PS I too am drawn to death, darkness, gloom and despair. In a [whisper] kind-of-revelling-in-it sort of a way. I was brought up by a woman whose idea of a good Sunday out was to visit random churchyards and read the gravestones. And wrote children's books about necromancy. That's fine, there's nothing wrong with that. Each to their own. Melancholy can be beautiful. As long as you remember it's just a hobby, and doesn't mean you have to be miserable.

Clare Sudders said...

PPS I told the child of a friend recently that she was a hypochondriac and her response was, oh my god, hypochondria, what's that? Oh my God, I have a MENTAL DISEASE. I'm really ill!

Zoe said...

I too get the vivid imaginings of what it is like to be run over.

Hope the pains are easily explained by something mundane like tight underwear

Lindy said...

Well, all I can say categorically is that it won't be a Circle Line train....there bloody AREN'T any!!! x

Anonymous said...

Bete - if you could live forever with life exactly as the way it is, i.e. disappointments, fear, happiness, sadness all intertwined, would you want to?

To quote one of my favourite philosophers, Nietzsche: "What, if some day or night a demon were to steal after you into your loneliest loneliness and say to you: "This life as you now live it and have lived it, you will have to live once more and innumerable times more; and there will be
nothing new in it, but every pain and every joy and every thought and sigh and everything unutterably small or great in your life will have to return to you, all in the same succession and sequence-- even this spider and this moonlight between the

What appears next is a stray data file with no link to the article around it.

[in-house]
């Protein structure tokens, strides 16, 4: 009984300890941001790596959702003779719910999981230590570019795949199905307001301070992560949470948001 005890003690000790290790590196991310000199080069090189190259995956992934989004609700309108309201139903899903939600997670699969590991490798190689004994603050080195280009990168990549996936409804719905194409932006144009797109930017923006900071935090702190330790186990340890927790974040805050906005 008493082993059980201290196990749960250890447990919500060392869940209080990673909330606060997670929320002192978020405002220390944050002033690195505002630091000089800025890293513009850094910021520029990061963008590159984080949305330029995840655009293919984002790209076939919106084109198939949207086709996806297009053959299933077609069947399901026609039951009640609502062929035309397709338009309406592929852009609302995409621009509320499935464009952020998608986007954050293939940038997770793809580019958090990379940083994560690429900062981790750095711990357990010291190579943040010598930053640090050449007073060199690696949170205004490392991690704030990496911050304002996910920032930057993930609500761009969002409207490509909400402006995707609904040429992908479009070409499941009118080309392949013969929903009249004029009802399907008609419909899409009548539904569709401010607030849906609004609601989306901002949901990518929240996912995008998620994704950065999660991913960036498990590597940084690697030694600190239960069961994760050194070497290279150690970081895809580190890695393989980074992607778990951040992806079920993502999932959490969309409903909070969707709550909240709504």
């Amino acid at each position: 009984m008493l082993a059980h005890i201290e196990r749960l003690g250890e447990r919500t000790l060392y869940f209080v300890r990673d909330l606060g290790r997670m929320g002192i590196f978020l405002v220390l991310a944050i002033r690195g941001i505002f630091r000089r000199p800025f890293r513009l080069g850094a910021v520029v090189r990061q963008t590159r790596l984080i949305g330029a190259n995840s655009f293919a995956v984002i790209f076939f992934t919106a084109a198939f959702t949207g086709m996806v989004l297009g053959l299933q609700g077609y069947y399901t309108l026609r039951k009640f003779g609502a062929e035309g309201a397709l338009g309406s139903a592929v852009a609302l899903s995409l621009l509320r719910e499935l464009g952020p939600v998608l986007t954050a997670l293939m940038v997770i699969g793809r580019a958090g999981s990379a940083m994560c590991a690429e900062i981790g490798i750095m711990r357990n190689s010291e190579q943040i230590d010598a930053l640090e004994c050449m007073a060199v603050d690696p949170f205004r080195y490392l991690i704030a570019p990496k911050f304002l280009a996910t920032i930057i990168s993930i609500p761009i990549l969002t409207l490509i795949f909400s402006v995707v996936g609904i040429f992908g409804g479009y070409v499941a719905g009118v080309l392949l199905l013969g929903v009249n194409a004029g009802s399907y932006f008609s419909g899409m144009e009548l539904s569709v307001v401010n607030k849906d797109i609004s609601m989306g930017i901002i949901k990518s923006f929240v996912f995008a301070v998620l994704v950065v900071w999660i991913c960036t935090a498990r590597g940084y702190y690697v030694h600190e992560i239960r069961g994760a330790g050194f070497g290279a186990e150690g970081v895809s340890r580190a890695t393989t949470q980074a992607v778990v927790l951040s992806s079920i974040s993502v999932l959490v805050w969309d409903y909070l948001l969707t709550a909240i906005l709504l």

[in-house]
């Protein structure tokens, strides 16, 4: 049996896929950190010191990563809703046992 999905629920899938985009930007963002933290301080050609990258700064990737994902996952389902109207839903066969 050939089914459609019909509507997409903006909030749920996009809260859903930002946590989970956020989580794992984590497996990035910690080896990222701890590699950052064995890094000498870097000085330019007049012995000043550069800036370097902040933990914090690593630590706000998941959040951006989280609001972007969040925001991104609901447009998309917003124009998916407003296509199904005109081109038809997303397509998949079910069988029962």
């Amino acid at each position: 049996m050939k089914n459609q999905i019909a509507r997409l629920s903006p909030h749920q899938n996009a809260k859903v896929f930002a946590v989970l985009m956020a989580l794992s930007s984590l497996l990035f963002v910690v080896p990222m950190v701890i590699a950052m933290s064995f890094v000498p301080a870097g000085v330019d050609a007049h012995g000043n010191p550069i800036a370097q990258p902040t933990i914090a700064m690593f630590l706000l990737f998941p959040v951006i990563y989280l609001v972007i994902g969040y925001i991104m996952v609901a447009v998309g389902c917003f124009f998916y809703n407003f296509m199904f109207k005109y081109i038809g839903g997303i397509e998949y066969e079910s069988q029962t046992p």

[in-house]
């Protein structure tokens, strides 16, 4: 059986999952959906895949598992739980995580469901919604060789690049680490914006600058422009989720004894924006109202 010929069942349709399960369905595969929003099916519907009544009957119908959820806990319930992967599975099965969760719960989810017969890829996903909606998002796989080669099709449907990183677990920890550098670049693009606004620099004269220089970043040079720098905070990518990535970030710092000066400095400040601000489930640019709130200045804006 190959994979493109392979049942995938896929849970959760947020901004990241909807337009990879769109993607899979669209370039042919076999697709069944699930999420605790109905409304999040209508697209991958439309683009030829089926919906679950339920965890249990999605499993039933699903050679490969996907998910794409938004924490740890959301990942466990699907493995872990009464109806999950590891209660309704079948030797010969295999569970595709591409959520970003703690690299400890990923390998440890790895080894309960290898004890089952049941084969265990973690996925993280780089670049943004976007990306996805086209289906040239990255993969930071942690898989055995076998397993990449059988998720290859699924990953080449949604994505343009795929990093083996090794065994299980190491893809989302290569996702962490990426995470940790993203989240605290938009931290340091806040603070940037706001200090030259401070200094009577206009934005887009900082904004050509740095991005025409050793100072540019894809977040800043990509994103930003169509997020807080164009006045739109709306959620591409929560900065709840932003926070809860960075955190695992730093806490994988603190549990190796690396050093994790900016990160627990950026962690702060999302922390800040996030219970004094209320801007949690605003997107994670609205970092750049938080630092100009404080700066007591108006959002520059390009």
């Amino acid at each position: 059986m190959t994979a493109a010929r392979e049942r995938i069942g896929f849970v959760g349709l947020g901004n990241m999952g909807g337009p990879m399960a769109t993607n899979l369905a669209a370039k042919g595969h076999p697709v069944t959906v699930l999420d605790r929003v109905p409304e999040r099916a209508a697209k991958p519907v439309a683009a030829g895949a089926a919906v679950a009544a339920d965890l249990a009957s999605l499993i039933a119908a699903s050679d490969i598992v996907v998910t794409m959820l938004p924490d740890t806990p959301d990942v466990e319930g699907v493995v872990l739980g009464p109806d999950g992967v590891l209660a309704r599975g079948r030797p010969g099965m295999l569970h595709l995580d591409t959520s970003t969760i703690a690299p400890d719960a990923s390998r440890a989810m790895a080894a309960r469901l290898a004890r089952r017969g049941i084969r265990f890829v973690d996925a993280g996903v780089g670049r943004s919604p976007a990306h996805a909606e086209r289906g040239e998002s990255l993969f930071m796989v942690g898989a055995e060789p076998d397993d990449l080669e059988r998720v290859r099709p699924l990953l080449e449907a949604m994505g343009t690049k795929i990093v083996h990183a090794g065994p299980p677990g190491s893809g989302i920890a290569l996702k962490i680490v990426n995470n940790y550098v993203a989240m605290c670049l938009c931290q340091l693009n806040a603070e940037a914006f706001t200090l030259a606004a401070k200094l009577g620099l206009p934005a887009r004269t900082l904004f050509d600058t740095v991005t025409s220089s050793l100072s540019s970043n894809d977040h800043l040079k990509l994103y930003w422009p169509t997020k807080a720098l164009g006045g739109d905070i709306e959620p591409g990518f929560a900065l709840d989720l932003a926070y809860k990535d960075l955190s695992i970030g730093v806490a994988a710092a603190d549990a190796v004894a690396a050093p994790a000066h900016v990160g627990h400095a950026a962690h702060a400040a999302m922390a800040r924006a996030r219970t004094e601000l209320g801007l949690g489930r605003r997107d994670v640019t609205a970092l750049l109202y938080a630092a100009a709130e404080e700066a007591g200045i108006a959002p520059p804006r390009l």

trees, and even this moment and I myself. The eternal hourglass of existence is turned upside down again and again, and you with it, speck of dust!"

The question is: "Do you desire this (i.e. your life as it has been as it will be) once more and
innumerable times more?" Or how
well disposed would you have to become to yourself and to life to crave nothing more
fervently than this ultimate eternal confirmation and seal?

Think. Reflect.

emordino said...

> Sometimes the blade is dragged deep from my crotch to my neck like a giant zip and my insides flop to the floor in a wet heap.

"Till he unseam’d him from the nave to the chaps..."

This post reminds me of this poem, which is excellent and which I like very much.

Geoff said...

I've had the camera down there.

The bloke with the gelled hands said I should break open the champagne.

He didn't give me any, though.

Anonymous said...

Bonjour La Bête,
You know, when you've aknowledge the fact that life is a cruel bastard, you are just left with one very simple option : Stop thinking too much and enjoy all the pleasant moments and people.
Be a simpleton.
You are too clever, bad luck.
Uncle Did

Lainey said...

Get a grip, man! (This is the part where I would give you a slap around the chops).

Clive For Coffee said...

There was a bloke on the radio last week, said, 'I'm the world's worst hypochondriac. If you don't believe me, ask my gynocologist.'

Maria said...

Finally, someone as neurotic as I am, in very similar ways. I also agree with Luka and Clare Sudders. You MUST enjoy the present.

Maria in Oregon

Anonymous said...

A few years ago I was diagnosed with prostate cancer, the disease you cannot name. Treatment was varied and long, the upshot is that I can no longer fulfill my sexual desires, which were powerful. I fear death but I would have liked to have some enjoyment beforehand to ease the blow. The man said I was cured, but I am not all that sure. I see death at every corner and I hate him. I am determined to go kicking and screaming. I think I would have preferred to be taken by surprise, I can't stand the anticipation. So hang on in there, it is not always dark at night, sometimes there is a full moon.

Assassin said...

Thank you if you really do mean what you've said in the last paragraph!;)

La Bête said...

Thanks for sharing, everyone.

Princess, you really think smoking weed once every few weeks will make a difference to my testicle health?

Thanks for that poem, emordino. I like it very much.

Sorry to hear your news, Anonymous. I wish you the best of everything.

Of course I meant it, Assassin!

Anonymous said...

I'm 30 and was diagnosed with Cervical Cancer 6 months ago (on the day of my grandmothers funeral. Good day.)
I was lucky and caught it relatively early (ladies - have your tests!) but it's honestly not as bad as you think it's gonna be! Once you know, you just kind of get on with it. I did anyway.
Hope that's cheered you up! =D